To be continued in About Farksolia, part 3.

In Defense of Butterflies

Published in the February, 1933, issue of The Horn Book Magazine

In Defense of Butterflies
by Barbara Newhall Follett

A flash of black and orange outside the upstairs window; I sprang up, leaving arithmetic problems to solve themselves. “Butterfly!” I yelled, for the information of anyone who wanted to know. I grabbed my net and raced outdoors. A butterfly as lustrous as the one that had just sailed by was a tremendous adventure. Ever so much more exciting than arithmetic! what did anyone care about stodgy old numbers when the sun was shining and there were butterflies about?

I chased the shining wings over to a big red rhododendron bush. He hovered at the top of it, sampling flowers ruminatively, then swooped off toward the wide green field, I after him, net in hand, with all the energy of any healthy nine-year-old who wants very badly to capture a large black and orange butterfly.

My collection! Sheets and sheets of paper, a good-sized manuscript. But where were the butterflies? They were all safe and free, playing out in the field in the sunlight, communing subtly with buttercups. This butterfly collection did not consist of dry, faded wings. I had typewritten long, detailed descriptions of these iridescent friends, not couched in entomological terms, because I knew none, but in the prettiest words I could conjure up. While I was writing one of these portraits, the butterfly itself would flutter under a sieve placed beside my typewriter. When the last shining spot or stripe had been carefully recorded I would set him free once more.

By this time I was able to typewrite fast and accurately enough so that I enjoyed it immensely. It seemed to me a very efficient, logical, and delightful way of getting things said. Furthermore, at that time I was beginning to find a good deal that I wanted to talk about. When I discovered beauty in bird-songs, apple-blossoms, music, sunsets (but chiefly butterflies), I yearned to put it into tangible form so that I could keep it, hold it, understand it. I wrote masses of stuff, about everything under the sun, just for the pleasure and relief it gave me. This relief I could not have had in any other way. Handwriting would have been out of the question at that time, except for an occasional painfully scrawled line or two.

My little battered “portable” grew to be my best friend–with the possible exception of the butterflies. It was a constant companion, and the most important thing in my life. When I was happy or sad, ecstatic or anxious, I flew to the typewriter and poured my heart to it. It produced thousands of letters for me. It ticked off small stories and snatches of verse. A good many yards of its black ribbon went for purely fanciful purposes–a prodigious waste of time, if one believes that time spent happily is ever wasted.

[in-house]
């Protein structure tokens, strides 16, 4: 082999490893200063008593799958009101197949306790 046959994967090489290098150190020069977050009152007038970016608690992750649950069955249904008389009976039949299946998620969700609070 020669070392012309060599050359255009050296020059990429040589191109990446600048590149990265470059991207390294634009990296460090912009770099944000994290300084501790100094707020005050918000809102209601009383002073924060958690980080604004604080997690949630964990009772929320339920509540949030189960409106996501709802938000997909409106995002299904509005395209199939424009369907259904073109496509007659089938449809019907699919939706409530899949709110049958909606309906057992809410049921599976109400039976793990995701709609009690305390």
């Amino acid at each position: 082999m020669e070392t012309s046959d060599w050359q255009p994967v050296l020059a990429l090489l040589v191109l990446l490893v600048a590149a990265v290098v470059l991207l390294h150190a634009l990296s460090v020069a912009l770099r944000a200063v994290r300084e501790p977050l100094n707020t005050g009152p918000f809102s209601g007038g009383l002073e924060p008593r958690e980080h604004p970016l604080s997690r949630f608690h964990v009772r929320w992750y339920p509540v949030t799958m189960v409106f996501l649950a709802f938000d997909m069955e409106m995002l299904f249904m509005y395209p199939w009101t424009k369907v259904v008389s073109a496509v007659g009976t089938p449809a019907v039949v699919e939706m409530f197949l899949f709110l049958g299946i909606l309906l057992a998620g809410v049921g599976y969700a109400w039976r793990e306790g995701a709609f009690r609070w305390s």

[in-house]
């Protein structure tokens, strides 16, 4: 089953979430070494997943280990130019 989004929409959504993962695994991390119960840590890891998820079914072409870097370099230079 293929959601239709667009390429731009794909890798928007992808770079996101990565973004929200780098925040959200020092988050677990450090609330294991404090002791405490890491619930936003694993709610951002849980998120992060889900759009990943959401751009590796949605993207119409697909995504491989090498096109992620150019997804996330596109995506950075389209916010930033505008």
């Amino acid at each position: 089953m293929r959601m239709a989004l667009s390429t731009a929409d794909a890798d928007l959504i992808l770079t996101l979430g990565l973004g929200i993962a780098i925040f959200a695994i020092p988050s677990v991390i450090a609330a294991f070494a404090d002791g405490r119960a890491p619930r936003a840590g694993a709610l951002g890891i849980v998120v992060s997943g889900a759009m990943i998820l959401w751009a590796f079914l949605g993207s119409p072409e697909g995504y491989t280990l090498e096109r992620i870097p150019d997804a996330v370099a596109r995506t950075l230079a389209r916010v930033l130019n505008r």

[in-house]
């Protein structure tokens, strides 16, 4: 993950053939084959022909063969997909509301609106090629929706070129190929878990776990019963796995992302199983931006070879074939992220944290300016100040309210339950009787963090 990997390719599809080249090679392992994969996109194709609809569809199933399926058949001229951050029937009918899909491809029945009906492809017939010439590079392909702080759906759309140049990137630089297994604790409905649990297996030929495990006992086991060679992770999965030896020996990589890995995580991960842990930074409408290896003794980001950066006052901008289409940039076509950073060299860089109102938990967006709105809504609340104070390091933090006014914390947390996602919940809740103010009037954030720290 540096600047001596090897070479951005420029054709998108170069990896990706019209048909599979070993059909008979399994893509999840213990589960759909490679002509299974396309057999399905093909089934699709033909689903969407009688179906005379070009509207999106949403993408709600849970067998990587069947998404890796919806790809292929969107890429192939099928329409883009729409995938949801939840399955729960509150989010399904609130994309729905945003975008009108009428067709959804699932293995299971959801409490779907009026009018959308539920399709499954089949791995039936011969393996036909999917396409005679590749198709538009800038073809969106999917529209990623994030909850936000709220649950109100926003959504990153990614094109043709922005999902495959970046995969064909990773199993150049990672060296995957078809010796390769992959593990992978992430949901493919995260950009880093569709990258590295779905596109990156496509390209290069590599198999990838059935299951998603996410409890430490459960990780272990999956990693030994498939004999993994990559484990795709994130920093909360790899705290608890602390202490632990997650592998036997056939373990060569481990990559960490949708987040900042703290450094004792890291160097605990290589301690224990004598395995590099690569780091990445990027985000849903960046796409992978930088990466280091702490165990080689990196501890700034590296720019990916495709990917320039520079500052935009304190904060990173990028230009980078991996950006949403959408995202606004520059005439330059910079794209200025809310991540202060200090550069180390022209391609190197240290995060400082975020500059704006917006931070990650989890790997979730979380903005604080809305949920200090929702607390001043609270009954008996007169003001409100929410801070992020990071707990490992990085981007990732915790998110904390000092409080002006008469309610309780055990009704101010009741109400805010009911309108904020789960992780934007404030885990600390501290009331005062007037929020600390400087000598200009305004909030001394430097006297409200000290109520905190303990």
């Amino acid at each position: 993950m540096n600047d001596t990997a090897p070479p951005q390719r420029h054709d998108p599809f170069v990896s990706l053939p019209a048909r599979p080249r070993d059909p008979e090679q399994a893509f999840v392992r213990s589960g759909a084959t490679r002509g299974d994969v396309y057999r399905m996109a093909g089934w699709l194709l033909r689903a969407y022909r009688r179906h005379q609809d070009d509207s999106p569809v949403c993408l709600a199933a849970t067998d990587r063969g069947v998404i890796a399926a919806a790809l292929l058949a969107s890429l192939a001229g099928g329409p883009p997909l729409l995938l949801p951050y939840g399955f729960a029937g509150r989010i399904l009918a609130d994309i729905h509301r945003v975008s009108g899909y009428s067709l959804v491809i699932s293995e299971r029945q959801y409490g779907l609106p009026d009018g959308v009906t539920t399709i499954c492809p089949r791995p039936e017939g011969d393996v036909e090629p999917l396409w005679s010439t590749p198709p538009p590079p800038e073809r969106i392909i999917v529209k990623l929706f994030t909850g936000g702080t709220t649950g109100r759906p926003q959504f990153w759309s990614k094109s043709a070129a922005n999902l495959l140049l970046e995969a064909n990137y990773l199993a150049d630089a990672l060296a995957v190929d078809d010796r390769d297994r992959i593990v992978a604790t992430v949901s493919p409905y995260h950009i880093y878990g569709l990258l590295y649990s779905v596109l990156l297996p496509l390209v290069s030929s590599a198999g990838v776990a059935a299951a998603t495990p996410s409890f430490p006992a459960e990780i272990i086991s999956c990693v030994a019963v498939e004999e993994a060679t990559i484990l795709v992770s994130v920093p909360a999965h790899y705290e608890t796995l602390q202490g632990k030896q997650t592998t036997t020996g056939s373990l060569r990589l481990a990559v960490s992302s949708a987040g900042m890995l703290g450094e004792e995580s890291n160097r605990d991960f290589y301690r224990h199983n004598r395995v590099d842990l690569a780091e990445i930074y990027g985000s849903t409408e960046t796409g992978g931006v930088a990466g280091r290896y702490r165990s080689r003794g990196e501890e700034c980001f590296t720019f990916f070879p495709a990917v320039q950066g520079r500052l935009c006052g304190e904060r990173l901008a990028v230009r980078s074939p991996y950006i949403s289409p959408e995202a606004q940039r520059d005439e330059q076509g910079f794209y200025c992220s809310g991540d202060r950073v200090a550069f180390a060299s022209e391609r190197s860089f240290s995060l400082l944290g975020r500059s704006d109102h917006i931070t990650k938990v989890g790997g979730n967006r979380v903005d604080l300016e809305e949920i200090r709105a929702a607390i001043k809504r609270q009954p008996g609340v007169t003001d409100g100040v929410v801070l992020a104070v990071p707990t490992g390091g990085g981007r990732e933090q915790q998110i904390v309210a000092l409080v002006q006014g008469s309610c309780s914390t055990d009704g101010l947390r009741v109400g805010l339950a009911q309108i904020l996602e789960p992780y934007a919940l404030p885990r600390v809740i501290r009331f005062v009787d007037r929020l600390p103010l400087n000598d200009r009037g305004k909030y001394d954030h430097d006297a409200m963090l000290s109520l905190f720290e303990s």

It gave me hours of good practice in descriptive writing. Beside the butterflies, I kept a collection of sunsets. I would sit ensconced at a west window with the typewriter, feeling very much in touch with cosmic affairs, and write about the changes in color and cloud shapes as they took place. New Hampshire woods in the summer were full of things to be described. No sooner did I see light breaking silver on wet leaves, a smooth little red lizard in green moss, or some of Mr. de la Mare’s fairies ducketing among wild flowers, than I could write–write joyously about it all. And I was very happy.

Eventually daydreams took the form of a story, which grew into a small book, “The House without Windows.” This was the first more or less permanent result of the thousands of words I had typed since I was four years old. I don’t know anything about the importance of this story, in a literary sense; but it was important to me in that I had a great deal of fun writing it, editing, reading it in actual, honest-to-goodness galley proof, and eventually seeing it bound and sent out mysteriously into the world. (All this was in the happy, happy days before I awoke to learn that good writing does not flow like a singing brook, but must be hammered and beaten drop by drop from the heart’s blood!)

But beside daydreams and butterflies, the typewriter recorded faithfully actual events, such as mountain trips, canoe trips–thus taking the place of drawing or photography. From a ten-day voyage in a three-masted schooner, another small book was created, “The Voyage of the Norman D.” And of course, when my mother and I sailed on our very romantic roamings about the West Indies and the South Seas, our typewriters were our most important articles of baggage. As a matter of fact, they took the place of pocket-books!

I do not mean to imply that these two books were the most important result of my having learned to typewrite, or of my desire to write intensely about whatever entered my head. I should feel the same about the importance of the typewriter even if I had never written as much as a single word that would be permanent.

Too many people have for too long thought of the typewriter as an instrument or purely commercial value. I want to stress the point that for me that was the least of its values. It was not until after twelve years of intimate association with it that i made any use of its commercial value in an office. And this seemed decidedly a more tawdry use of its magic. Its beauty for me lay in the fact that it gave me a way to talk, to describe butterflies fluently and neatly–a way to keep my butterflies without putting pins through their shimmering wings.